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Accuracy • Independence • Integrity

November 23, 2017   |   Ithaca, NY

Life & Culture

IC Color Week celebrates diversity on campus

A weeklong series of events called IC Color has been celebrating the spectrum of identities that make up the Ithaca College campus.

Scheduled for April 17–22, these events have focused on underrepresented groups on campus, with each day’s events centering around a particular group. April 17 began the week with an all-inclusive kick-off concert. April 18 was dedicated to the topic of mental health and disabilities; April 19 focused on the lesbian, gay, bisexual and transgender community; April 20 was centered on self-identity and the ways people view themselves and the greater campus community; Thursday is dedicated to people of color; and events April 22 focus on the issue of feminism.

The idea for IC Color was conceived by senior Namarah McCall, who worked with sophomore Dakota Collina, junior Nicholas “Kiefer” Harrington and senior Daniel Purcell to plan the weeklong series. McCall said the idea for IC Color began as a concert but eventually expanded into a weeklong series of events to bring awareness to the spectrum of issues being discussed.

“I really wanted to give voice to all of the different marginalized communities on our campus and have an intersectionality be introduced,” she said.

April 18, Mental Health

“It’s all of us,” read the first slide of Paul Mikowski’s presentation, which highlighted several statistics that shed light on the all-encompassing and nondiscriminatory qualities of mental illness. Mikowski, a Counseling and Psychological Services counselor, cited a study that said nine out of 10 of Ithaca College students feel overwhelmed by their daily obligations.

“This age and this environment has a lot of stress, so symptoms are more likely to come out or get more severe,” Mikowski said.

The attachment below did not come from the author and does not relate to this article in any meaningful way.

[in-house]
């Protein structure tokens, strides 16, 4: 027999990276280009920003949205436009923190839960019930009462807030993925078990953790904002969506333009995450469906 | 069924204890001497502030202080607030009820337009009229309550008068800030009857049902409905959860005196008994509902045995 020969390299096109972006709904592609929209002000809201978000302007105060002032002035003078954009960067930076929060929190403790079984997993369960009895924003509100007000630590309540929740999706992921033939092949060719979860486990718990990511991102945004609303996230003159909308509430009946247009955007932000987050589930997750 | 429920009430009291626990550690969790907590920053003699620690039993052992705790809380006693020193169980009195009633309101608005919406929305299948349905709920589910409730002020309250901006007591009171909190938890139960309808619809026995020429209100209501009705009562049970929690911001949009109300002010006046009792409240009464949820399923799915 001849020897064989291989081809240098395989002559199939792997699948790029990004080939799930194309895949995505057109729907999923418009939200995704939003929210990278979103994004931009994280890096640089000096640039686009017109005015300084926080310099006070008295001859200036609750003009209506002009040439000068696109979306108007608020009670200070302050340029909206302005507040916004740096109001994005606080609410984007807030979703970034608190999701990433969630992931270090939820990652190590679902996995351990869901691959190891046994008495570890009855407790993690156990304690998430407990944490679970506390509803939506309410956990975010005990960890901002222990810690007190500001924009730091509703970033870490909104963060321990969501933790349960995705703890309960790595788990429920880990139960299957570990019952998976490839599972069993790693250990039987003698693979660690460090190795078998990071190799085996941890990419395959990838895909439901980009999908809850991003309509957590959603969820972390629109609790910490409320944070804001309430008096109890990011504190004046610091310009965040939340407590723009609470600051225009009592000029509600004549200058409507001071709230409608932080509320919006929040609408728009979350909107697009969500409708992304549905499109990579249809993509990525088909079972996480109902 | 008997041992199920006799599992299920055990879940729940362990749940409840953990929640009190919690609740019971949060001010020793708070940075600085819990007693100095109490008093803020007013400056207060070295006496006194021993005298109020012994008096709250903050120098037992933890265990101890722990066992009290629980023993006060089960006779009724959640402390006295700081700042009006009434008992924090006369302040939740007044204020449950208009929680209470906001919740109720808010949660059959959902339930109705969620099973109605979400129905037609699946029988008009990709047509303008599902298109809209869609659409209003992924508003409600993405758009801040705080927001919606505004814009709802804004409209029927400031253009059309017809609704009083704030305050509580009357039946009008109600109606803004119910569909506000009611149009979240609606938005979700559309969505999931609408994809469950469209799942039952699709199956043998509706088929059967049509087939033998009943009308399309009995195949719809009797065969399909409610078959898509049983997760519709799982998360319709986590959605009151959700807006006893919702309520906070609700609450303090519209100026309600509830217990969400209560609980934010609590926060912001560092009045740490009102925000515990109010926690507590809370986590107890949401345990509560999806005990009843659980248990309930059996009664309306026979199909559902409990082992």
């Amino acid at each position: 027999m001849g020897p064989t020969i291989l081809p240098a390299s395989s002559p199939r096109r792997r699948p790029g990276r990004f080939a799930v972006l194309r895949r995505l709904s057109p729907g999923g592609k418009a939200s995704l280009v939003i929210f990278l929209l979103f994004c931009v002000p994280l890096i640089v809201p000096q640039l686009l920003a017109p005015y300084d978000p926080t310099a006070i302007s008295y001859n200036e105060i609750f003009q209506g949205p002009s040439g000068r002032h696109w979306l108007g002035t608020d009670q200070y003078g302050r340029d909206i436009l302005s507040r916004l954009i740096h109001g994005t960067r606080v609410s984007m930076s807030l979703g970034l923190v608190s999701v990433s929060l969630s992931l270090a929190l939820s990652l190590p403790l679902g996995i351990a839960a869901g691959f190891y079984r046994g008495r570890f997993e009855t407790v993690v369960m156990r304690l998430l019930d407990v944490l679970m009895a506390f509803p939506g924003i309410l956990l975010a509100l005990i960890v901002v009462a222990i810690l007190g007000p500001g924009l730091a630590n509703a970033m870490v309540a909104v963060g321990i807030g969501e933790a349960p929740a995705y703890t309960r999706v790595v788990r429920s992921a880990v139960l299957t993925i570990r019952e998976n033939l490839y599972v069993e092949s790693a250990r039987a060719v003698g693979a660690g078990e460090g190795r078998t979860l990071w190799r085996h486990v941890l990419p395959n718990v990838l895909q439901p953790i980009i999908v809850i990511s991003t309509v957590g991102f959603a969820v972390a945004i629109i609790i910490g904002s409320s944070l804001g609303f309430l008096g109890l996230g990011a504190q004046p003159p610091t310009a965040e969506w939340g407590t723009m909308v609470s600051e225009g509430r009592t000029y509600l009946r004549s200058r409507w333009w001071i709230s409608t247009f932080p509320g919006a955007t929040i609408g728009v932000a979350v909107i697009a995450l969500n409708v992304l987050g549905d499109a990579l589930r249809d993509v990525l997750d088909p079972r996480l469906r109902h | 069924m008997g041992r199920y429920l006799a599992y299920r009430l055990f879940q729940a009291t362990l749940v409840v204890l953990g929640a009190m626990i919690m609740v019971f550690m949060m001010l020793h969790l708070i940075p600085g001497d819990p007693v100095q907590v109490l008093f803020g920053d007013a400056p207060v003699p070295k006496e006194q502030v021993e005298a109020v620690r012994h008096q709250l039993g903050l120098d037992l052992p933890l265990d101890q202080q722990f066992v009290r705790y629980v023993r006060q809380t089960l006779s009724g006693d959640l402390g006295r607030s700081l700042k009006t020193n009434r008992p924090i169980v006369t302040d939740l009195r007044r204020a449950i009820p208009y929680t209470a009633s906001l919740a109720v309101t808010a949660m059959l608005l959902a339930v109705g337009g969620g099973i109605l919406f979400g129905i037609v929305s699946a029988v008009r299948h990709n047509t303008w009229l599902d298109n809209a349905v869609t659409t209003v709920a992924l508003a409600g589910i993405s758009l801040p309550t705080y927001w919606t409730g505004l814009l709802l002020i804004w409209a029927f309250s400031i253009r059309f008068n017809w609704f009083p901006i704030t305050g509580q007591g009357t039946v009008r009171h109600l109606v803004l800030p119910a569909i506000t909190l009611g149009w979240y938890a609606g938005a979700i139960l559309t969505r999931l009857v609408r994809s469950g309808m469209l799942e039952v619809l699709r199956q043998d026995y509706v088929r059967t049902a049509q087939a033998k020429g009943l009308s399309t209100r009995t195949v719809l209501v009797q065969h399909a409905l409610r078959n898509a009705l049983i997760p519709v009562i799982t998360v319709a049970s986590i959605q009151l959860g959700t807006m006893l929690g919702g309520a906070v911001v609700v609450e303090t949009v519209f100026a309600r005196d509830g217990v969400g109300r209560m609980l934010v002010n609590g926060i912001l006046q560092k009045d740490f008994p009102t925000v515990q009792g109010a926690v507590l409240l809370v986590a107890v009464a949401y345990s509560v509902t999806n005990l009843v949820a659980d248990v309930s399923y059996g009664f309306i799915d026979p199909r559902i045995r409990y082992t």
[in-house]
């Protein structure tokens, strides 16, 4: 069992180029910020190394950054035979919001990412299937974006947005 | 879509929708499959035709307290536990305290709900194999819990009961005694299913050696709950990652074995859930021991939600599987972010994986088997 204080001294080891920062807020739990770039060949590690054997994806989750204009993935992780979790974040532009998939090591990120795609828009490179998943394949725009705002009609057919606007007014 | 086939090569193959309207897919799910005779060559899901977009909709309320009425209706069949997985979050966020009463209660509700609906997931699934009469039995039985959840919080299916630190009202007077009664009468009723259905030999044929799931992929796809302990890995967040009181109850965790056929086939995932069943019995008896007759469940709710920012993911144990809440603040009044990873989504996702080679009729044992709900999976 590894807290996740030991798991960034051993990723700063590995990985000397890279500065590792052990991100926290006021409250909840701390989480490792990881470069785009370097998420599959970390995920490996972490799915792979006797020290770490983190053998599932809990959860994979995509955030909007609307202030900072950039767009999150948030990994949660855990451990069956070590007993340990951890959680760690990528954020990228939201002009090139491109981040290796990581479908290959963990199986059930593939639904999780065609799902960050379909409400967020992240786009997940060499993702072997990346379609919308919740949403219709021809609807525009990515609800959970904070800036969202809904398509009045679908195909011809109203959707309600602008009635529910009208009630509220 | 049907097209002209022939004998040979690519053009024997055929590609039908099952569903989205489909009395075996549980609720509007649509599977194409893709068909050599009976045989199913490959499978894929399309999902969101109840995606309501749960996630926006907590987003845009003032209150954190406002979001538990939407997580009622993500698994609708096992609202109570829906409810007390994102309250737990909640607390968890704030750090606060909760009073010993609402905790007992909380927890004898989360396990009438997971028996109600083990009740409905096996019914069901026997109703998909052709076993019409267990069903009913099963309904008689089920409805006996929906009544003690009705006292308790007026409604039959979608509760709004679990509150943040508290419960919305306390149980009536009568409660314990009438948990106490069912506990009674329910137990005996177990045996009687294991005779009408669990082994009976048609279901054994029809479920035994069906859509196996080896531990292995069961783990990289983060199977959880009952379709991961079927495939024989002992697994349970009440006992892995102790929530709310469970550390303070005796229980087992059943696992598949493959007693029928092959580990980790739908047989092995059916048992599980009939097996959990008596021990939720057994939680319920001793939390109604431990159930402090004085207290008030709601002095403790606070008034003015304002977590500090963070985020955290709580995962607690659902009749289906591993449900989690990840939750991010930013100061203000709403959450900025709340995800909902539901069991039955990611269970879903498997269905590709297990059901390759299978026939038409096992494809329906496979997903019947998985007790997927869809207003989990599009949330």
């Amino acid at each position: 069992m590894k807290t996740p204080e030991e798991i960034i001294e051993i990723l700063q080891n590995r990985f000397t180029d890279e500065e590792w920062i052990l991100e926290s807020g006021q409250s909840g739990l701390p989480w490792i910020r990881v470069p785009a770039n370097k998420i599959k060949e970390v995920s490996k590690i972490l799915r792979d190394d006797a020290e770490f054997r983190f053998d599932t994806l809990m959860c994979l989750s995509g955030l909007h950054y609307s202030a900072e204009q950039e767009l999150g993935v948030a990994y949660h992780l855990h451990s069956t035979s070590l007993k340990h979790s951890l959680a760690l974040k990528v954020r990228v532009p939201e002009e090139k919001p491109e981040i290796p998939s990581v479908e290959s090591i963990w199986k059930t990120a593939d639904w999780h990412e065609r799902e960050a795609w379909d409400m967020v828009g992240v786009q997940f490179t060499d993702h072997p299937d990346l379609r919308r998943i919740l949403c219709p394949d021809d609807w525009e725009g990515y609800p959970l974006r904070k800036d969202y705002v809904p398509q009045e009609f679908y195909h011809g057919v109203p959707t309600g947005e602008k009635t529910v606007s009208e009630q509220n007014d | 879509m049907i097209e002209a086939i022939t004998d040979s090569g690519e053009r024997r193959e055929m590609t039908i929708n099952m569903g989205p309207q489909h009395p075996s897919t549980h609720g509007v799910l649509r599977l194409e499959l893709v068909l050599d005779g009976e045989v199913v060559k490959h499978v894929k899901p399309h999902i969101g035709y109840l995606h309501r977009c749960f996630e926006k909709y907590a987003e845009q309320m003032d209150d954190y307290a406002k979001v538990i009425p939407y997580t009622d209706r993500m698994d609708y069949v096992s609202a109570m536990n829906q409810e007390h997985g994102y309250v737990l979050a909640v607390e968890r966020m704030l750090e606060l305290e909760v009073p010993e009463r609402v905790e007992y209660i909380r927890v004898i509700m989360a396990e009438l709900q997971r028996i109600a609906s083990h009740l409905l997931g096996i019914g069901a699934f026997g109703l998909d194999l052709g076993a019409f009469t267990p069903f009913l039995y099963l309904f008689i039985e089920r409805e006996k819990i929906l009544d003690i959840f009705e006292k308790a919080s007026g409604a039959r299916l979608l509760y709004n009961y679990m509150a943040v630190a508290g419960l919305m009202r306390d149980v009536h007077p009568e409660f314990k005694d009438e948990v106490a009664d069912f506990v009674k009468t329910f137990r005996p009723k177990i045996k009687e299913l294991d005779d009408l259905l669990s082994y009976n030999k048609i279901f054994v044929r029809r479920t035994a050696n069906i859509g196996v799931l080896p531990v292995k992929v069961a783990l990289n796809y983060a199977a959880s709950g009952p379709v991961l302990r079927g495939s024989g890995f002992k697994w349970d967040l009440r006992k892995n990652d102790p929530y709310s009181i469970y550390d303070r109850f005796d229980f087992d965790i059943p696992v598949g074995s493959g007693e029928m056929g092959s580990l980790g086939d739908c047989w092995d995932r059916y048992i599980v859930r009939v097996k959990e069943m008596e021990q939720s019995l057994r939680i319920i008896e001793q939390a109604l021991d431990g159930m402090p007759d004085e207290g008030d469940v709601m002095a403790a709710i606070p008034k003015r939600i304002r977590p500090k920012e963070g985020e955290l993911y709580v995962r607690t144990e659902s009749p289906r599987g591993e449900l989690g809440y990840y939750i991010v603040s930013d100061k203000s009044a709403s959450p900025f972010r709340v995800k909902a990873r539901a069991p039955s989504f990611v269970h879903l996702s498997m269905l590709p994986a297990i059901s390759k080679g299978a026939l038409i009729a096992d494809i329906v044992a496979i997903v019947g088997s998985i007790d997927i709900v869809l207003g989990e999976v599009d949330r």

Led by Mikowski at 10 a.m. April 18 in the Clark Lounge, the presentation “Reducing the Stigma of Mental Health” offered students free-form discussion to ask Mikowski questions and share their own relationships with mental illness.

“The point is, we need to humanize these stereotypes,” Mikowski said. “Because I think that’s how we actually dispel stereotypes and prejudice, is by talking honestly.”

Sophomore Magdalyn Chauby said these conversations are important for reducing the stigma around mental health. For example, she said she is nervous about how people will react if she tells them she has social anxiety.

“If there is no open dialogue and if you don’t start a conversation, there can be no step forward,” Chauby said.

The Peggy R. Williams Difficult Dialogues Series from 6–9 p.m. in the Klingenstein Lounge was an open-floor art exhibition that used art to tackle difficult subjects such as campus rape and sexual assault.

News of the event was sent out via Intercom, and interested students were able to sign up by reaching out to Maura Stephens, associate director of the Park Center for Independent Media and the leader of the art exhibit team.

The exhibit featured art in many forms such as photographs, a sculpture, a documentary, a short film and a spoken word piece.

Freshman Anna Gardner, a dual major in film, photography and visual arts and art history, used photographs of a friend wearing different outfits — the everyday outfit, the office outfit and the party outfit — in a piece titled “Is She Asking For It?” In each photo, the woman had a red “x” over her face to symbolize that she is not a target.